Davidman, who spent three years at Paradigm, agrees that both artists and agents are at risk of “slipping through the cracks” in a major agency. “I saw the benefits at a larger full-service agency, and yet I’ve maybe felt a little bit less in control of those benefits,” she says. “I think major agencies can work for a lot of artists and managers, and then I think others really slip through the cracks. There should really just be space for everybody to be successful and have access to a lot of different opportunities.
“I always really just hated the competitiveness among agents and agencies – or even agents within the same agency. I have hoped that there could be a way that we could all just say, ‘Yeah, you offer that thing, and you offer that thing,’ but if a lot of people are going after the same artists it just naturally becomes competitive.”
Davidman says that being her own boss has alleviated that sense of pressure and competition and has helped reaffirm her unique offering as an agent.
“If you want to be really hands-on with your artist, then being a small fish in a big pond isn’t as good as being the big fish in a small pond”
“After we launched TBA, there were a couple artists that I tried to sign that I didn’t, and I was less broken up about it than I maybe would have been before. I was, like, ‘Yeah, if this doesn’t fit what you’re looking for then cool, go and find the thing that you’re looking for, because this is what I’m doing and I’m really in it.’ Now I don’t have to wake up every day wondering what my value is or how I fit into a larger picture or what my numbers are going to be.”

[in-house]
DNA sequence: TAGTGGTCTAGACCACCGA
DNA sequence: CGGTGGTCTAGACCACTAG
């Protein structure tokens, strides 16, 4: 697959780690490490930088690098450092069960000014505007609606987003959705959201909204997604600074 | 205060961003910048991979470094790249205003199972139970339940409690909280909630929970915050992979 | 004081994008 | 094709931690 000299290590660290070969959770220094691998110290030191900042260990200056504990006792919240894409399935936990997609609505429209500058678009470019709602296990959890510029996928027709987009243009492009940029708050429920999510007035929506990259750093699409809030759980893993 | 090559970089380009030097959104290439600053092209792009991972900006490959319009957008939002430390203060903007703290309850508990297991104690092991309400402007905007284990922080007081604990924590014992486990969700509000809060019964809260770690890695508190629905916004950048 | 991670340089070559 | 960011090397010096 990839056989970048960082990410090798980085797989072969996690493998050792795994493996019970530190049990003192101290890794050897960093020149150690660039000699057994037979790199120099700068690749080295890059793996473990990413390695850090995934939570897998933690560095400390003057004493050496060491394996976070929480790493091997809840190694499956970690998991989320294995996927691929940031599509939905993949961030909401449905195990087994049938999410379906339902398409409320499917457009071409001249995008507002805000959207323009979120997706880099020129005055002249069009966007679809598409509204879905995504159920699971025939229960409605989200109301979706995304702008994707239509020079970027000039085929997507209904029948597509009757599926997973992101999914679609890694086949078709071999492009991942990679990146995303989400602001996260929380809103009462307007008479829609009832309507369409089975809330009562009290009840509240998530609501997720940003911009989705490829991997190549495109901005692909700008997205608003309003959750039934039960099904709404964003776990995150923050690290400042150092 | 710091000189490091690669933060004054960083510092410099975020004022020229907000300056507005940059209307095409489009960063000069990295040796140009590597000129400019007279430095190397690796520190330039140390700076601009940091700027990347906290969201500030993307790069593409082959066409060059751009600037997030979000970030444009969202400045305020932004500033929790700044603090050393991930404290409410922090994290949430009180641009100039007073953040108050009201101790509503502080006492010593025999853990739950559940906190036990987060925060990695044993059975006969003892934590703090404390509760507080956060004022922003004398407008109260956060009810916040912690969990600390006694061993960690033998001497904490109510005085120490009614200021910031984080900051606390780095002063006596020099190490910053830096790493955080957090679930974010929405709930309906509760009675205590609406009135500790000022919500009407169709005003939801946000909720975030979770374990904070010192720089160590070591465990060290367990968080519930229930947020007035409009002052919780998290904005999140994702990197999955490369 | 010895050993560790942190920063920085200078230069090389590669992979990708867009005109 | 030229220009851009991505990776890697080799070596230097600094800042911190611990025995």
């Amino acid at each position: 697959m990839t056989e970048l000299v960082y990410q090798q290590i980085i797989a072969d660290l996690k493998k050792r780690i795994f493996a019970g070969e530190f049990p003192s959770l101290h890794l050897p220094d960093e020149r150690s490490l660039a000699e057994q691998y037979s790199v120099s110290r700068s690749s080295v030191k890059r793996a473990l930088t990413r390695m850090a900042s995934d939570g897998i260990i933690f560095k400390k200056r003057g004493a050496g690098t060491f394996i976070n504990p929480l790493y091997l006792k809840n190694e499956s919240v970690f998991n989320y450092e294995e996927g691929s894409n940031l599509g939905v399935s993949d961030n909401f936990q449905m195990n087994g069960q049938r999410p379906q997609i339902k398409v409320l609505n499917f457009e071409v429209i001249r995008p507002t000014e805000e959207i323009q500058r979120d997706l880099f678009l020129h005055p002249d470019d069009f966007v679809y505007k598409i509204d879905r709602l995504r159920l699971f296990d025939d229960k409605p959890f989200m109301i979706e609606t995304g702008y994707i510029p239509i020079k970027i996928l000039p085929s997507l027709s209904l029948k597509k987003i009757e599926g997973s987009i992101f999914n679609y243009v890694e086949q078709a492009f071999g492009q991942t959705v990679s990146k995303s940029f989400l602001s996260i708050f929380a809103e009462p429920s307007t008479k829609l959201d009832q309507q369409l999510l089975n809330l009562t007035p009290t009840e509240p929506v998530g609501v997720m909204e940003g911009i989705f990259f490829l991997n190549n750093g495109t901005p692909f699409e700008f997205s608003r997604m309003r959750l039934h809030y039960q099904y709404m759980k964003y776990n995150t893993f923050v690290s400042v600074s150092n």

The pressure to hit targets and go up against peers are two things Hedrick says she won’t miss either. “You have to do projections a couple times a year at a major agency,” she explains. “You’re always looking at your numbers and when you’re not one of the top agents at the company, there is that pressure to be doing well. There’s in-built competition. When you want your numbers to be good, you’re thinking in a different way. Going independent has lifted a layer of self-inflicted stress that I didn’t need.”
One Fiinix Live’s Ollier believes the crisis of 2020 will have highlighted these issues and suggests that a paradigm shift may be on the horizon. “When the times were good, agents were being paid well and looked after by a company that seemed like it cared. But now, that whole concept has been shaken to the core. Agents need to feel a bit more like they’re in control.